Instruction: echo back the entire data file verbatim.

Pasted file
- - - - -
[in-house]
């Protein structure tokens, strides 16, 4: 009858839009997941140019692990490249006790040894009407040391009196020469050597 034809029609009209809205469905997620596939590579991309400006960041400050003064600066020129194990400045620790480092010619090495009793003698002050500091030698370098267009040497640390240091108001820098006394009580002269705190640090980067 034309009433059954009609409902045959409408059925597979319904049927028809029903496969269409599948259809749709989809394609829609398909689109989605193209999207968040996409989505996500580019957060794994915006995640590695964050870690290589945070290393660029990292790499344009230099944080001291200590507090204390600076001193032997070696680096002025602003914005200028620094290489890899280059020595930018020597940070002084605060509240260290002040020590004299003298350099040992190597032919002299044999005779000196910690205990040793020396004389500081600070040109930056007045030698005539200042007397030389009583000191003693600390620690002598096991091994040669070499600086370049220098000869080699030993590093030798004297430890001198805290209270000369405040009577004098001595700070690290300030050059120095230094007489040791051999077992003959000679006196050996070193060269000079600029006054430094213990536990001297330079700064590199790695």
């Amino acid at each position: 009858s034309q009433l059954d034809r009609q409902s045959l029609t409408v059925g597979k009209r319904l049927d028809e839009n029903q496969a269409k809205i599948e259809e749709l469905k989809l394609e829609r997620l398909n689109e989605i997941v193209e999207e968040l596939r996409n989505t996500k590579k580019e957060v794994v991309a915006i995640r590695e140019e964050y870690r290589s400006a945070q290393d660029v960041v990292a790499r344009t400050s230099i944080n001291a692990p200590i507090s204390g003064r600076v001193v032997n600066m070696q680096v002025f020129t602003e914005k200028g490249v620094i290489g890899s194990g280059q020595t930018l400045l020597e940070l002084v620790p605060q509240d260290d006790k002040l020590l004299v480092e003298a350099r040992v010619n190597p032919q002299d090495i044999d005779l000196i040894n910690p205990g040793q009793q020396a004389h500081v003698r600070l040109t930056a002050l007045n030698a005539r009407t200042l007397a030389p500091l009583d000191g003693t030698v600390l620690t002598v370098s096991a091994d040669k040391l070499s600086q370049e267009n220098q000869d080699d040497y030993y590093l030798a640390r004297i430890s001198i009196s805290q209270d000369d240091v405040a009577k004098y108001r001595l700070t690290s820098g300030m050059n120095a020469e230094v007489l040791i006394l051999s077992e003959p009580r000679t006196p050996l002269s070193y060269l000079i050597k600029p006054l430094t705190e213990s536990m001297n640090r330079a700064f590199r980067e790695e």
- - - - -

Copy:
[in-house]
């Protein structure tokens, strides 16, 4: 009858839009997941140019692990490249006790040894009407040391009196020469050597 034809029609009209809205469905997620596939590579991309400006960041400050003064600066020129194990400045620790480092010619090495009793003698002050500091030698370098267009040497640390240091108001820098006394009580002269705190640090980067 034309009433059954009609409902045959409408059925597979319904049927028809029903496969269409599948259809749709989809394609829609398909689109989605193209999207968040996409989505996500580019957060794994915006995640590695964050870690290589945070290393660029990292790499344009230099944080001291200590507090204390600076001193032997070696680096002025602003914005200028620094290489890899280059020595930018020597940070002084605060509240260290002040020590004299003298350099040992190597032919002299044999005779000196910690205990040793020396004389500081600070040109930056007045030698005539200042007397030389009583000191003693600390620690002598096991091994040669070499600086370049220098000869080699030993590093030798004297430890001198805290209270000369405040009577004098001595700070690290300030050059120095230094007489040791051999077992003959000679006196050996070193060269000079600029006054430094213990536990001297330079700064590199790695």
């Amino acid at each position: 009858s034309q009433l059954d034809r009609q409902s045959l029609t409408v059925g597979k009209r319904l049927d028809e839009n029903q496969a269409k809205i599948e259809e749709l469905k989809l394609e829609r997620l398909n689109e989605i997941v193209e999207e968040l596939r996409n989505t996500k590579k580019e957060v794994v991309a915006i995640r590695e140019e964050y870690r290589s400006a945070q290393d660029v960041v990292a790499r344009t400050s230099i944080n001291a692990p200590i507090s204390g003064r600076v001193v032997n600066m070696q680096v002025f020129t602003e914005k200028g490249v620094i290489g890899s194990g280059q020595t930018l400045l020597e940070l002084v620790p605060q509240d260290d006790k002040l020590l004299v480092e003298a350099r040992v010619n190597p032919q002299d090495i044999d005779l000196i040894n910690p205990g040793q009793q020396a004389h500081v003698r600070l040109t930056a002050l007045n030698a005539r009407t200042l007397a030389p500091l009583d000191g003693t030698v600390l620690t002598v370098s096991a091994d040669k040391l070499s600086q370049e267009n220098q000869d080699d040497y030993y590093l030798a640390r004297i430890s001198i009196s805290q209270d000369d240091v405040a009577k004098y108001r001595l700070t690290s820098g300030m050059n120095a020469e230094v007489l040791i006394l051999s077992e003959p009580r000679t006196p050996l002269s070193y060269l000079i050597k600029p006054l430094t705190e213990s536990m001297n640090r330079a700064f590199r980067e790695e």